14 September 2023

The shape of medicine: the future of the workforce, education and training

Shape Of Medicine Graphic

As a result of political decisions over many years and the recent pandemic, we are undeniably at a turning point for the NHS and the medical workforce. The RCP is seizing the opportunity to take stock and make sure we are well prepared to both shape and respond to developments.

We want to hear from you

We are beginning a review of what we do by publishing this document and seeking a wide range of opinions, comments and suggestions. We will be reaching out via our regions and committees, but we are keen to hear the opinions of all medical professionals – whether or not they are RCP members. Please feel free to contact us via policy@rcp.ac.uk to register your interest in being consulted or to share your responses to what you have read.


The SoT review changed medical education and training with the ambition of better producing the doctors we need now. But it failed to recommend a significant increase in the number of doctors we train in order to realise its vision.

The government has now committed to that expansion with the publication of the NHS Long Term Workforce Plan. But because the size of the workforce has not kept pace with the demand for care, it is under severe pressure. Trainees in particular are experiencing burnout, are unable to meet the demands of training while also meeting service need, and training rotas are less flexible than those of other roles they could take up.

This is forcing an increasing number of trainees to opt out of the traditional training route. At the same time, changes to registration requirements are going to introduce different but equally valid routes to the specialist register. The traditional training pathway may become significantly less attractive unless working conditions improve and we increase flexibility.

The RCP needs to better support the growing number of doctors who are not on the traditional training pathway or the specialist register, as well as members of the wider medical team working in extended roles, in particular medical associate professions (MAP) and advanced clinical practitioners (ACP). This is true both in terms of our offer as a professional association and as an educator. Healthcare is changing, and so must we.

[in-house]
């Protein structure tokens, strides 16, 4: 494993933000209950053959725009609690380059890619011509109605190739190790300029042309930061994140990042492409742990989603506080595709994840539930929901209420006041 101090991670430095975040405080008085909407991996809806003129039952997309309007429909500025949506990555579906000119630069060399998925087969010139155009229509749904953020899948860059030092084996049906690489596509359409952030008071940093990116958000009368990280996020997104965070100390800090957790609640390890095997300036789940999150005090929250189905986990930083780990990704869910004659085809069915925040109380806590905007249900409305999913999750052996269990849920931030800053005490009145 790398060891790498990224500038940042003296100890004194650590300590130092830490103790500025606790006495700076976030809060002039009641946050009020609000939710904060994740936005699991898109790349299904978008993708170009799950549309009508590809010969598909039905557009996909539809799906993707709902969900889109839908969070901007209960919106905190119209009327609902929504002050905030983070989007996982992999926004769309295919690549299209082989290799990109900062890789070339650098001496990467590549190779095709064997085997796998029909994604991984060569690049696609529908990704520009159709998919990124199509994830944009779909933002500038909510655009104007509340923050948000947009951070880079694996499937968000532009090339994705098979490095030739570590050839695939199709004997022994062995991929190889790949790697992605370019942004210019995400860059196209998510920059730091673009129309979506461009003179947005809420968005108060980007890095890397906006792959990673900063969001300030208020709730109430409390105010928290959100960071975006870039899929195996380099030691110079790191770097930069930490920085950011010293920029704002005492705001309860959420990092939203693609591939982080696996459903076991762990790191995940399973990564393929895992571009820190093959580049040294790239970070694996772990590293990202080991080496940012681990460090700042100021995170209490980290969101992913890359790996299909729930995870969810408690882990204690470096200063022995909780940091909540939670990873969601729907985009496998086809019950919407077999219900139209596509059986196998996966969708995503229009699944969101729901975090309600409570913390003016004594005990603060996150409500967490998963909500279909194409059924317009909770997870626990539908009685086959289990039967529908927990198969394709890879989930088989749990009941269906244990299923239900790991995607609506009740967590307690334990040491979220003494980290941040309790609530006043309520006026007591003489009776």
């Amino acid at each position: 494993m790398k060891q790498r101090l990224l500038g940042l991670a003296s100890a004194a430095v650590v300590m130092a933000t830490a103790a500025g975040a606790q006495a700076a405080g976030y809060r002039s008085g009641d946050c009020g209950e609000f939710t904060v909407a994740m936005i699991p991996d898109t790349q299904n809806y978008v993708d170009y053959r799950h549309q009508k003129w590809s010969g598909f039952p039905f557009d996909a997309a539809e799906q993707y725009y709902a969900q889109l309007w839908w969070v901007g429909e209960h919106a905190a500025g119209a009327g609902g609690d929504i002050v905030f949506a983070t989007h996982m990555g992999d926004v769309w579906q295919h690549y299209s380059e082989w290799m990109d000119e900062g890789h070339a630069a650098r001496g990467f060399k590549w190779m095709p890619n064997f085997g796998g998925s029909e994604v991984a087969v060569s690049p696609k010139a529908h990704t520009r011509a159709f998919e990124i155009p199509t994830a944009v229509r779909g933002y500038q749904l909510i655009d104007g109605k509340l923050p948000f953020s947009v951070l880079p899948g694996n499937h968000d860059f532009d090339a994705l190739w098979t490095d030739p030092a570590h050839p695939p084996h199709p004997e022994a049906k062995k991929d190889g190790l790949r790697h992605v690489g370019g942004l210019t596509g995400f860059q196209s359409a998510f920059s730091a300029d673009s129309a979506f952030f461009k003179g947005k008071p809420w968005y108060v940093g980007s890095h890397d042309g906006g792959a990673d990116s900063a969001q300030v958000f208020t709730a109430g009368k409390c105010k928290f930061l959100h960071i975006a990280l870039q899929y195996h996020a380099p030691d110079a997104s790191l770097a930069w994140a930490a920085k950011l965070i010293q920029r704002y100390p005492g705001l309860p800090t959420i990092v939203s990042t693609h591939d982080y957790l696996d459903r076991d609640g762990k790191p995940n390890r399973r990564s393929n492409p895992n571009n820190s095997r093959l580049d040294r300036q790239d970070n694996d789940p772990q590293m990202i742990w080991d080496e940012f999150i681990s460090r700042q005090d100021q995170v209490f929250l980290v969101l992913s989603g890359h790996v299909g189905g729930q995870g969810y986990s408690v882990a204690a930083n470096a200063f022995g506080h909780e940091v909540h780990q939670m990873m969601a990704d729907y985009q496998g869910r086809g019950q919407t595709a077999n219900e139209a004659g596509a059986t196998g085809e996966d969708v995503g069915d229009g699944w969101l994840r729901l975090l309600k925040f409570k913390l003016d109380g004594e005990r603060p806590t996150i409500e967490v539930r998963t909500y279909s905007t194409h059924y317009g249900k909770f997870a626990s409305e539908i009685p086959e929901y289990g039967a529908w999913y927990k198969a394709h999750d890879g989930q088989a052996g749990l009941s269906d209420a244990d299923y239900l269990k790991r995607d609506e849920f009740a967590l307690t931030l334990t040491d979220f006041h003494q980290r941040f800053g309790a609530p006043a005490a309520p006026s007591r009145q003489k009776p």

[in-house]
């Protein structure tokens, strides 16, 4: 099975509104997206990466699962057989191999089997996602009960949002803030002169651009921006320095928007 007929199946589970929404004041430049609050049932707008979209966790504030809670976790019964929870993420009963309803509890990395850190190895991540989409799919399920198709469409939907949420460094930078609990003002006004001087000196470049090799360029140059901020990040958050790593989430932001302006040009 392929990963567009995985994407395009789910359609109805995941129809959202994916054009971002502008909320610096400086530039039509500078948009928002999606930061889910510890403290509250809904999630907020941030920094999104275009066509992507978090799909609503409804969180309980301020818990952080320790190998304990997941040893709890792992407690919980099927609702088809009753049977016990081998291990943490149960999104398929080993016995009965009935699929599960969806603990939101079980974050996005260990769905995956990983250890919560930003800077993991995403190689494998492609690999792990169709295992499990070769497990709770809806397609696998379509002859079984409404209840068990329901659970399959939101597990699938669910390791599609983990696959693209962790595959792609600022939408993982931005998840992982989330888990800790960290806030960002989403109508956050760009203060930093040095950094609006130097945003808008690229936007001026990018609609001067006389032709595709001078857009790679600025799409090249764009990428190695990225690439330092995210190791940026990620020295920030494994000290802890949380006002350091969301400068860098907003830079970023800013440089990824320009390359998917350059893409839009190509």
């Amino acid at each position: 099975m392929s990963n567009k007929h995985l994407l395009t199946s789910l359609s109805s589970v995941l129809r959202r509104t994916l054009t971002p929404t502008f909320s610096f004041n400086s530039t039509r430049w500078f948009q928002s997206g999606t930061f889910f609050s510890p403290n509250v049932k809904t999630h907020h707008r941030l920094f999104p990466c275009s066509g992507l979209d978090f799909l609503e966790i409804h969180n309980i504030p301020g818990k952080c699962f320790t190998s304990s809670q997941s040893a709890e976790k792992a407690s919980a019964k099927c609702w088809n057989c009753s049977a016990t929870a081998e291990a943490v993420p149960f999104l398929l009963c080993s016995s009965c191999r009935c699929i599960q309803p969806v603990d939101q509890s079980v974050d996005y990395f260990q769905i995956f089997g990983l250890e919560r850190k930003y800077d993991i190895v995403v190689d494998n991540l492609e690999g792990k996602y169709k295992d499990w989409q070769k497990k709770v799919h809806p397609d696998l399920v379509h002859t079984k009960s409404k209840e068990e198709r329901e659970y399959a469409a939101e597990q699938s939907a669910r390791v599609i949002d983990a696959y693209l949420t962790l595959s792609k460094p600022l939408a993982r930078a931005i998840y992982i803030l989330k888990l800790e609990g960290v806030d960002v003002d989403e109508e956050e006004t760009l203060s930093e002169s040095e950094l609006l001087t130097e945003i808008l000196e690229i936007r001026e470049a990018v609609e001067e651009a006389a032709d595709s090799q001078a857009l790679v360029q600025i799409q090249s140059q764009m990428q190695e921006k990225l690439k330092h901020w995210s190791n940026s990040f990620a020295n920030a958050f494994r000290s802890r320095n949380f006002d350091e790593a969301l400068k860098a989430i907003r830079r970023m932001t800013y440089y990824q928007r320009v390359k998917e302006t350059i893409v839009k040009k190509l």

What the RCP intends to do

  • We will work with our partners in the Federation of the Royal Colleges of Physicians of the UK, the NHS and trainees to look at the structure and delivery of training and explore how we can improve the trainee experience. This will include operational issues such as level of fees and facilities for payment in instalments, as well as how to increase flexibility within training - for example, reducing the number of rotations and the geographical area they are spread across, making sure that assessment is relevant and proportionate, and improving general working conditions.
  • We will explore whether the current growth in SAS and LE doctors is likely to be a long term change. We will also explore how these changes – whether transient or permanent – are impacting and will impact trainees on the traditional pathway and the role of consultant.
  • We will work with our members to understand how they feel about an increase in routes to the specialist register and a system in which there could be fewer consultants, more SAS and LE doctors, and more physician associates and advanced clinical practitioners.
  • We will work with patients and carers, and the organisations that involve and represent them, to understand the impact of changes to the health and care workforce on patients and the public. This will include the skills that they want all professionals to have. We will consider the implications of what we learn for medical education and training.
  • We will work with SAS doctors to understand the support, guidance, education and training that they need to develop in their chosen career. We will develop education and training products and a membership offer that meets those needs.
  • We will work with LE doctors to understand the support, guidance, education and training that they need to progress their development, whether they ultimately intend to become a consultant or not. We will develop education and training products and a membership offer that meets those needs.
  • We will work with consultants to make sure that we are offering the credentials and other education and training products that they need.
  • We will explore the role of the RCP in making sure that competency from self-directed learning and training is assessed sufficiently to ensure that all trainees meet the same standard, whatever route they take to the specialist register. This may include widening access to the ePortfolio so that future doctors can make use of it earlier.
  • We will explore the role of the RCP in supporting other members of the medical workforce.
  • We will monitor the development and impact of medical degree apprenticeships closely.
  • We will consider the implications of these changes on how the RCP involves its members in its work and governance. This will include election arrangements, paid and voluntary opportunities, and how we gather views and opinions that inform our strategic direction.